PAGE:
Despite the difficult access (which even the airport recognises is weird) it does put Cornwall in easy reach, just 1 hour 25 minutes away flying time. Let me know if you need further detail adding to this nearer the time.


Posted by
5678 posts

You don't say how old your kids are. That would help. I love Skye and to see it you should spend time on the Island, but depending on the children's age how much there would be to keep them busy. I actually think Mull might be a bit better. I found this link. Although to be fair there are things on Skye too, but fewer rainy day (and when I say rainy day in Scotland I'm talking about the drenching all day rain. You have to accept rain can come any day and every day particularly in the west.

The one thing about basing yourself a bit more inland--near Inverness--is that you can follow, or rather avoid, the weather. It can be pouring buckets in the west and Culbin Sands or the Cairngorms are in sunshine. We stayed in Strathpeffer and from there you can get to the west in a little over an hour. And you do the same time to get to the Cairngorms. Here's the Kids link for the Cairngorms. This search has been fascinating for me, I didn't know about these places near Inverness! And check out Caithness!

When you go to Edinburgh be sure and include the Dynamic Earth in your plans. There are Scottish children all over the place there and as an adult I was fascinated to see a slightly different view on the natural world. I was particularly struck by the ice age exhibit.

What a great trip you are planning for them!

Posted by
1 posts

I planned a UK trip for us for 10 days from scratch for my family of 4 in 2019. My kids were 8 & 11 at the time, and everything was planned with them in mind, but I must say that the adults had just as much, if not more fun than the kids did. I'd be happy to share what we did if you'd like. I used a million and one resources and then created my own plan.

Posted by
31 posts

Thanks everyone! Extremely helpful.

The kids are 4&6 currently, and will be a year older at trip time.

It appears the main question will be the rain. Again, we don't mind it being nippy, but if there is a great enough chance that it could be raining so much during that time that we can not be outside, maybe we should not consider Scotland this time around. If it was just adults, than it is easier to plan activities inside, but much of the trip we would love to be outside/nature doing things with the kids.

I would plan on using the rail system for the first few days, but after that, we would want a car so we can see the best bits, once I get over jetlag and the nerve to drive on the other side of the road.

Additionally, although this may be mute if it rains so much, but are there beaches worth going to in Scotland. Not looking for warm water of course, but as long as the kids can play in the sand, etc..

If it is the UK, would you suggest staying southern England for a better chance with weather (although nothing is guaranteed in England).


Posted by
1279 posts

You are right, the weather in the U.K. is uncertain. At any time. Penalty of being a comparatively small and northerly island. But I wouldn’t let that put you off as you can also have brilliant weather at the most unexpected times. My honeymoon, back, ooh, well over thirty years ago now, was in April in the Highlands and we packed for a worst case scenario and wandered into a heatwave! I was going to say the beaches in Scotland have one thing in common and that is hypothermia, but my own experiences give the lie to that. My sister in law once got heatstroke on Skye and on the same trip I got so dehydrated on a hike I spent half an hour in a stream trying to rehydrate and cool off!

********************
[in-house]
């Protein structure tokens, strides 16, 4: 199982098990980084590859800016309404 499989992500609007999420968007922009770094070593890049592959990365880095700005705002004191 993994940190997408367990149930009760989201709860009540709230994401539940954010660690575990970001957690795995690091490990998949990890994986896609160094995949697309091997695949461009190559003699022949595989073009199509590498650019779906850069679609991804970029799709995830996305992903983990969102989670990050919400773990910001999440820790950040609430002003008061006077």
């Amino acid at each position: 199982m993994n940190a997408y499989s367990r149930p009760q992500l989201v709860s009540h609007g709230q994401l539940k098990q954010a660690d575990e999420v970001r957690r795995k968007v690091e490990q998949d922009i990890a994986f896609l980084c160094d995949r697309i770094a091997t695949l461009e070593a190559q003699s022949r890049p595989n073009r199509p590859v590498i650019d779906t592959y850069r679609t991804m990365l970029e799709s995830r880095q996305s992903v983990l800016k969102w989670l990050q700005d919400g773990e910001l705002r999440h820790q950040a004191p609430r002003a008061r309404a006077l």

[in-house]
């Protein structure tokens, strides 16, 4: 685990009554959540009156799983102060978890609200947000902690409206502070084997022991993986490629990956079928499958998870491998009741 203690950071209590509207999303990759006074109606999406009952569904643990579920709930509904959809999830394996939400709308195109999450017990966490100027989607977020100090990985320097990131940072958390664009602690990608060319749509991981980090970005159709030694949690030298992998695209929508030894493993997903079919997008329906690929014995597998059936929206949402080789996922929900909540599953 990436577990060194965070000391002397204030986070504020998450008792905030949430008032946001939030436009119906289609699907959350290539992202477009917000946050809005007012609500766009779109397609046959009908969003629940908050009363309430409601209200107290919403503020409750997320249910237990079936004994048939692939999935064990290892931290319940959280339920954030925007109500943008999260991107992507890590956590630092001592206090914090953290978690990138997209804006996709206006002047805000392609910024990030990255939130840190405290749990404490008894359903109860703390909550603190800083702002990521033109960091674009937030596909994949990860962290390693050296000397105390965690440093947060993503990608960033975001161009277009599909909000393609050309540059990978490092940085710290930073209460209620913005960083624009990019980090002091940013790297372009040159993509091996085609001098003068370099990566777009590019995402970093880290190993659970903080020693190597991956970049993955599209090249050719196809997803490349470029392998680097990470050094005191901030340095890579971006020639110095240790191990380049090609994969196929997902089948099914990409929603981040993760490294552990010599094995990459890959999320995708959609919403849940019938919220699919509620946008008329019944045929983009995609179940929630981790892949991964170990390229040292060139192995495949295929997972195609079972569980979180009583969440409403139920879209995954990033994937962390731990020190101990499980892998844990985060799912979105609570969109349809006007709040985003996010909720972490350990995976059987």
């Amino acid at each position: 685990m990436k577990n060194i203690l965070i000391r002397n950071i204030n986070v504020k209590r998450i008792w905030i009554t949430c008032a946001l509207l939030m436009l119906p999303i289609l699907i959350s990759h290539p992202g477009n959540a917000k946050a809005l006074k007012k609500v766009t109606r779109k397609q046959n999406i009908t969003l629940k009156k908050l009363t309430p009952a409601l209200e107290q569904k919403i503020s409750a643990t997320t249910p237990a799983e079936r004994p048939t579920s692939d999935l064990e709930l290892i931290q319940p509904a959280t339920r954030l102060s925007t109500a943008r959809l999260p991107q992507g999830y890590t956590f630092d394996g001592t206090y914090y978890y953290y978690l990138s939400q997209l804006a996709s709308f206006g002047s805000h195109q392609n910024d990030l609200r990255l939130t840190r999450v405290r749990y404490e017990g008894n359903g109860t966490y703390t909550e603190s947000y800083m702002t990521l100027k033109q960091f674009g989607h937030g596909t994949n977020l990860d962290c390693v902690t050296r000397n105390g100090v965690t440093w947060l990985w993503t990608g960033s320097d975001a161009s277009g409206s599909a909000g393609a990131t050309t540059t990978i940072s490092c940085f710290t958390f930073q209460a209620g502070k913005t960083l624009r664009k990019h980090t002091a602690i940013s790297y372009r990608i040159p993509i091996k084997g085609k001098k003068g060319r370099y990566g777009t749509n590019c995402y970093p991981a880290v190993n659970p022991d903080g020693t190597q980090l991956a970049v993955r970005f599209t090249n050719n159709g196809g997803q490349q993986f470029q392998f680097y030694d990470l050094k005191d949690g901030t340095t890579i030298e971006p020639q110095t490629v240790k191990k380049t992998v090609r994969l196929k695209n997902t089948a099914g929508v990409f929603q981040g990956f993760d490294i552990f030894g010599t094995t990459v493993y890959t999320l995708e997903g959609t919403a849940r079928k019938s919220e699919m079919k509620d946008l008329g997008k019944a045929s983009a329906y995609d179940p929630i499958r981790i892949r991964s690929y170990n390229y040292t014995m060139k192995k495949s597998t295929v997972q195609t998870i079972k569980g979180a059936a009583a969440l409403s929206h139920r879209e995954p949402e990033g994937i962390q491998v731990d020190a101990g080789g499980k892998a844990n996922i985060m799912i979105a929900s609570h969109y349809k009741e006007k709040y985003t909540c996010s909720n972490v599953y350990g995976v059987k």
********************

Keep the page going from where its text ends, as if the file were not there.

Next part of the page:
Travel optimistically, but think layers, layers, layers!

Posted by
1833 posts

Nobody can predict the weather in the UK. Ian and Julie have already mentioned layers, but don't forget waterproofs for the kids and also possibly wellies. Let them splash and enjoy the rain! My grandsons at that age weren't bothered by rain as long as they were well kitted out and didn't get cold or hungry. They regarded it as part of the fun.

Posted by
27093 posts

The western side of Scotland tends to be a bit warmer and a bit wetter than the rest of the country. Weather varies greatly from year to year. I spent 26 days in Scotland in July 2019. Although I got sprinkled on in Edinburgh, Glasgow and Dundee, the rain in those cities wasn't enough to be an issue, nor was it cold. On the other hand, I had enough rain while staying in Oban and on Skye that some hoped-for outdoor activities didn't happen; that was really disappointing though not surprising. My clothing (long johns and water-shedding nylon slacks in addition to a rain jacket) kept me from getting totally soaked to the skin, which would have made me pretty miserable.

Our resident Skye expert has said she prefers May-June to mid-summer, finding those months to be a bit drier. Wikipedia's climate-summary chart for Portree confirms her impression.

Posted by
3122 posts

You seem to be really concerned about rain interfering with outdoor activities. If you're going to be anywhere in the British Isles at any time of year, the chance of rain is significant. I don't think you should plan on certain locations based on an assumption that their climate tends to be a little drier than some other locations. I once had a conversation with a family who lived in Inverness and went to Cornwall for a weekend of camping. They owned a gas heater, but left it at home in Scotland assuming they wouldn't need it in Cornwall. They ended up having to buy another one, they were so cold.

What you should do, if you want to enjoy the UK, is what the natives do: dress for the weather, go out in the rain unless it's really pouring or lashing, and be alert to take advantage of sunny intervals when they come. I bet your kids will adapt to this. I knew one toddler who loved her red Wellies so much she insisted on wearing them to bed.

Posted by
4313 posts

You didn't say anything about London but if you aren't planning to go there, you might want to rethink that decision because of all the interesting sights and museums-the Natural History Museum is especially nice and what child wouldn't want to see the mummies in the British Museum? This would give you great options if it were raining. Also the Tower of London would be a child-pleaser. Our daughter took her first ever photo when she was there at age 4 and wanted to take a photo of one of the Beefeater Guards.